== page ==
When I first started struggling with food and body image at eight years old, I was convinced it would be a lifelong struggle. My days were spent getting on and off a scale more times than anyone could imagine and counting out my cornflakes before I’d even think of eating them. I felt that I was destined to be bound by my eating disorder forever.
However, at 22 years old, I am fully recovered from anorexia. There is some controversy in the mental health world about whether full recovery from an eating disorder is possible, and I wholeheartedly believe it is (in fact, I’m living proof). Eating disorder expert Carolyn Costin says,
Being recovered to me is when the person can accept his or her natural body size and shape and no longer has a self-destructive or unnatural relationship with food or exercise. When you are recovered, food and weight take a proper perspective in your life and what you weigh is not more important than who you are; in fact, actual numbers are of little or no importance at all. When recovered, you will not compromise your health or betray your soul to look a certain way, wear a certain size or reach a certain number on a scale. When recovered, you do not use eating disorder behaviors to deal with, distract from, or cope with other problems.
My eating disorder truly is a thing of the past. While I still struggle with major depressive disorder, generalized anxiety disorder, and PTSD, and my battle with anorexia has certainly informed the woman I’ve become, I no longer experience eating disorder thoughts or even the slightest urge to use eating disorder behavior. I’ve learned that my life will never be perfect, and I’ve gained the ability to cope effectively, even in extremely difficult circumstances.
Mental health advocacy has been one of the biggest catalysts in my recovery. Through discovering mental health advocacy, I’ve had the opportunity to be a part of something so much bigger than myself. I’ve found an immense sense of purpose, and I’ve connected with countless individuals who have also found true full recovery from their eating disorders. My commitment to this advocacy, coupled with my dedication to my professional treatment and my determination to find a life beyond my eating disorder truly led me to full recovery.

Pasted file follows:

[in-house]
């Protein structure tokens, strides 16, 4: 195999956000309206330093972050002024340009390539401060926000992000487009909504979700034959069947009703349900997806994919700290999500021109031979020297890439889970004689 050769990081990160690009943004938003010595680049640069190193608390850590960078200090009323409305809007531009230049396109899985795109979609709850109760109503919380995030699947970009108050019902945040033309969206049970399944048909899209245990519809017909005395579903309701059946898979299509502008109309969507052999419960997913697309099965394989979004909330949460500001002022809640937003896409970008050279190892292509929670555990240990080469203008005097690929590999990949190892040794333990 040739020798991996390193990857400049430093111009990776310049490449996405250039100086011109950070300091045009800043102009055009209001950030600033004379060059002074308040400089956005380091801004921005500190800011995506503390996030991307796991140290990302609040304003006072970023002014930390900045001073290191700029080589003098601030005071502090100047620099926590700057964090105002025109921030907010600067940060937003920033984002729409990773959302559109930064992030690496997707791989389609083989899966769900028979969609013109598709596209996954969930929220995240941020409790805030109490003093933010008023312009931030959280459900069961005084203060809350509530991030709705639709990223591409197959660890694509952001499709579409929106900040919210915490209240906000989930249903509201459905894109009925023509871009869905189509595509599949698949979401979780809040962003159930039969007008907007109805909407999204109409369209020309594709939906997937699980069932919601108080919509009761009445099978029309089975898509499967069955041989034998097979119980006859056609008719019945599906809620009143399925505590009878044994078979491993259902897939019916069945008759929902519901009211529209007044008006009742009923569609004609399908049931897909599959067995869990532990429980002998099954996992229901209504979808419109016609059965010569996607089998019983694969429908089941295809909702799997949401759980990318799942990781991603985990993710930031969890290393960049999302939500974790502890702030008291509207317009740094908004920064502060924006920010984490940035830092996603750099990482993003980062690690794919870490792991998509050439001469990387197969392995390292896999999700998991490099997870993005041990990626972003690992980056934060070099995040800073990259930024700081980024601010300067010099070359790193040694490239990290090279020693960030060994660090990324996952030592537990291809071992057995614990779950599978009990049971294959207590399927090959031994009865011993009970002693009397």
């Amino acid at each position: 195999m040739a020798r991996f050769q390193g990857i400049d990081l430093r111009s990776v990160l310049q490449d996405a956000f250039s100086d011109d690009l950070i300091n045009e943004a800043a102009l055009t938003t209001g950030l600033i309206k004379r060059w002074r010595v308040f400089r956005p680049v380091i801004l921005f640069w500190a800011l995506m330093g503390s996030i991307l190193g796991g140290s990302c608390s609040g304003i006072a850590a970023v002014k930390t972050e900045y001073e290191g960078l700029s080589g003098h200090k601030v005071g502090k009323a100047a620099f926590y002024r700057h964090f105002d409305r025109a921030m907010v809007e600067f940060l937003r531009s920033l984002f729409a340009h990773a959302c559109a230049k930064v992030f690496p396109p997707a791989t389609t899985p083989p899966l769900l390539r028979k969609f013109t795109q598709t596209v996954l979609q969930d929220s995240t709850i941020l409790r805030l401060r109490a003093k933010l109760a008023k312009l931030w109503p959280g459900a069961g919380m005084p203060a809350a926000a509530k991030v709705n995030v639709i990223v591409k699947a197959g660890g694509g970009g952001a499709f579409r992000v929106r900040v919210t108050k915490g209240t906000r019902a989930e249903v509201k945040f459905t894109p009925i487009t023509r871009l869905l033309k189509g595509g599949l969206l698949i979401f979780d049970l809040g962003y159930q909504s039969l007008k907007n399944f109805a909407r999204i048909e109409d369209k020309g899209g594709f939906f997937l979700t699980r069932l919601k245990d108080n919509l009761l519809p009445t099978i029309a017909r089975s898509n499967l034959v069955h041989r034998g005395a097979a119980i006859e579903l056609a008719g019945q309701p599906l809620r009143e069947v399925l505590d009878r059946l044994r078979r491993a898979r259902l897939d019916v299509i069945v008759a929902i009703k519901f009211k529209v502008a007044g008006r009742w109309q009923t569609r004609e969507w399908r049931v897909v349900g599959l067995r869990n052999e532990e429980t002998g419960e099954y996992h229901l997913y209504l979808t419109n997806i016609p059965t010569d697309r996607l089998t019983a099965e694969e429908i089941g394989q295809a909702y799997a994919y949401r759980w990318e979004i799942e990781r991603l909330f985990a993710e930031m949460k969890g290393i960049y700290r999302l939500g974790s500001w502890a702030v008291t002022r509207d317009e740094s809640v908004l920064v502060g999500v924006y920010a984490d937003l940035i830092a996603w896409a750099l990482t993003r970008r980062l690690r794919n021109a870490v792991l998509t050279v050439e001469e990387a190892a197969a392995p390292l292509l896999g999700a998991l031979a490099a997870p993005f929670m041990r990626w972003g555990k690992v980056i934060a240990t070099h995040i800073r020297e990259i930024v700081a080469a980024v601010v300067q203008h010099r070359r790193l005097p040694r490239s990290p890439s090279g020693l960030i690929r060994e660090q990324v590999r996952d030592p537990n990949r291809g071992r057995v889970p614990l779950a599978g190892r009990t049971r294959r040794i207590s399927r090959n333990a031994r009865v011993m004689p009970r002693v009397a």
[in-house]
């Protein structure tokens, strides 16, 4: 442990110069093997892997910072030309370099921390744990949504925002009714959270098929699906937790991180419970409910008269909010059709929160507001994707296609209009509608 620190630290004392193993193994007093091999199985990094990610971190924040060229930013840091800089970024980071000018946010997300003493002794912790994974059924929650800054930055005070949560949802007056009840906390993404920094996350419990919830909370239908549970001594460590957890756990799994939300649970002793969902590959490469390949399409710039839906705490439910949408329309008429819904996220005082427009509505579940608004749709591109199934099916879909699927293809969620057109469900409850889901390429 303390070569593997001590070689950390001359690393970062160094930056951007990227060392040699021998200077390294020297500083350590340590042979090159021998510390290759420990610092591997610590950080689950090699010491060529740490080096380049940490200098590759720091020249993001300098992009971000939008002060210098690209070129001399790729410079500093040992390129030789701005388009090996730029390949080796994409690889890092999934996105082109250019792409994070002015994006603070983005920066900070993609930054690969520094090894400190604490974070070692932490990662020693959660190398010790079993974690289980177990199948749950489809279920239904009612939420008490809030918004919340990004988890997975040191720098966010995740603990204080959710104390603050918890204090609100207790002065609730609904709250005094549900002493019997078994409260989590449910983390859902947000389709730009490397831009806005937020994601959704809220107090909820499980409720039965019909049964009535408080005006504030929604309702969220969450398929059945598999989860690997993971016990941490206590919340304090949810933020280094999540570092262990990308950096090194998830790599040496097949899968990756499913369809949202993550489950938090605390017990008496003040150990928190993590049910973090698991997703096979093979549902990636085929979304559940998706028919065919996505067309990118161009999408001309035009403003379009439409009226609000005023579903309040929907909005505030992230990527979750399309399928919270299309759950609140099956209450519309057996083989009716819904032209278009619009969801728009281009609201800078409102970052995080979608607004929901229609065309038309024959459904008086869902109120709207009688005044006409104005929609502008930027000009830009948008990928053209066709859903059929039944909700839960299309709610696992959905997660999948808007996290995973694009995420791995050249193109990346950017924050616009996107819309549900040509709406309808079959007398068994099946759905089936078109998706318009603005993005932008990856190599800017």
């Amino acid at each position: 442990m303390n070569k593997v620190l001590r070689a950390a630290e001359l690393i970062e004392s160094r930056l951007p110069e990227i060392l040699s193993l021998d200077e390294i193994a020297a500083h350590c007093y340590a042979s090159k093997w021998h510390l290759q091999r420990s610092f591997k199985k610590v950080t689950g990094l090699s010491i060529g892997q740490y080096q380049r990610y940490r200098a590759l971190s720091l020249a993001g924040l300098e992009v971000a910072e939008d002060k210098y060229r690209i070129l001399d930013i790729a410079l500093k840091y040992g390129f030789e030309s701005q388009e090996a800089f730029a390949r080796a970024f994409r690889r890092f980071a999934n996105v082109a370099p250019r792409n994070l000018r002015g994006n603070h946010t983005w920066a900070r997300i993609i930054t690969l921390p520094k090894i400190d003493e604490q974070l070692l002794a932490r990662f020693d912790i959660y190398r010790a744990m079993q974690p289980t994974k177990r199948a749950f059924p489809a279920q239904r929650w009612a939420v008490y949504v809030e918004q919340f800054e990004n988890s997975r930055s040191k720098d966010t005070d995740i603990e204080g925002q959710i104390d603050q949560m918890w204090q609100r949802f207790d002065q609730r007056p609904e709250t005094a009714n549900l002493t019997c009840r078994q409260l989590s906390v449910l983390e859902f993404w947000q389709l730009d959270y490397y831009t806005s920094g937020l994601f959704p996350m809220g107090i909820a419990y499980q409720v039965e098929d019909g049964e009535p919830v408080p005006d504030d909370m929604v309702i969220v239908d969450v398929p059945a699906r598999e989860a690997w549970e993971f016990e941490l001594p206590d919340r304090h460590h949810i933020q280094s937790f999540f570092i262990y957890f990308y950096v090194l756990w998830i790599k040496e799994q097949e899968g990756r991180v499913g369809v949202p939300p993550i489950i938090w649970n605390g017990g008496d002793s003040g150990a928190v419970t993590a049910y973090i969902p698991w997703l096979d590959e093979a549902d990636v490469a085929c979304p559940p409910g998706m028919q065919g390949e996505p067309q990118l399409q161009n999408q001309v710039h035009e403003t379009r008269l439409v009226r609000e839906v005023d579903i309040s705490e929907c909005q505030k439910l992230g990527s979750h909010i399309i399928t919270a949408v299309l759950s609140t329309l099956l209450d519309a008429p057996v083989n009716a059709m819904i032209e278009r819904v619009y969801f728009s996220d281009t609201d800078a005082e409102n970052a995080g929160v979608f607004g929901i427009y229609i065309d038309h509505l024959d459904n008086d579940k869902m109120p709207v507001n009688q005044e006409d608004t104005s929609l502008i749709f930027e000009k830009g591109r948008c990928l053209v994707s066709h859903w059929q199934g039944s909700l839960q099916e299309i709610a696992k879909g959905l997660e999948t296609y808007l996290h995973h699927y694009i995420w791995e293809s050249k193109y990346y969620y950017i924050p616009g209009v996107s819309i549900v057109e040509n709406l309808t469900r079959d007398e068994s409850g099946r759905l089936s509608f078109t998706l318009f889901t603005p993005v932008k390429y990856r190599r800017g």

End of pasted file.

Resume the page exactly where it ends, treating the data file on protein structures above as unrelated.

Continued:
Long gone are the days of 10-year-old Colleen measuring her Rice Krispies, 16-year-old Colleen compulsively exercising after hours of dance rehearsals, and 19-year-old Colleen relapsing after seeing the number on the scale change. Now my days are filled with truly experiencing all emotions, appreciating my body regardless of any numbers, eating the foods my body, mind, and taste buds want, and pursuing my dream of becoming an eating disorder therapist.
While I can’t promise you will find full recovery, I can tell you that it is possible. I encourage you to seek professional treatment and start your own advocacy journey, whether it be through volunteering for organizations like Project HEAL, Mental Health America, and NEDA, or through getting more vulnerable about your struggles on social media—it might just change your life
This post courtesy of Mental Health America.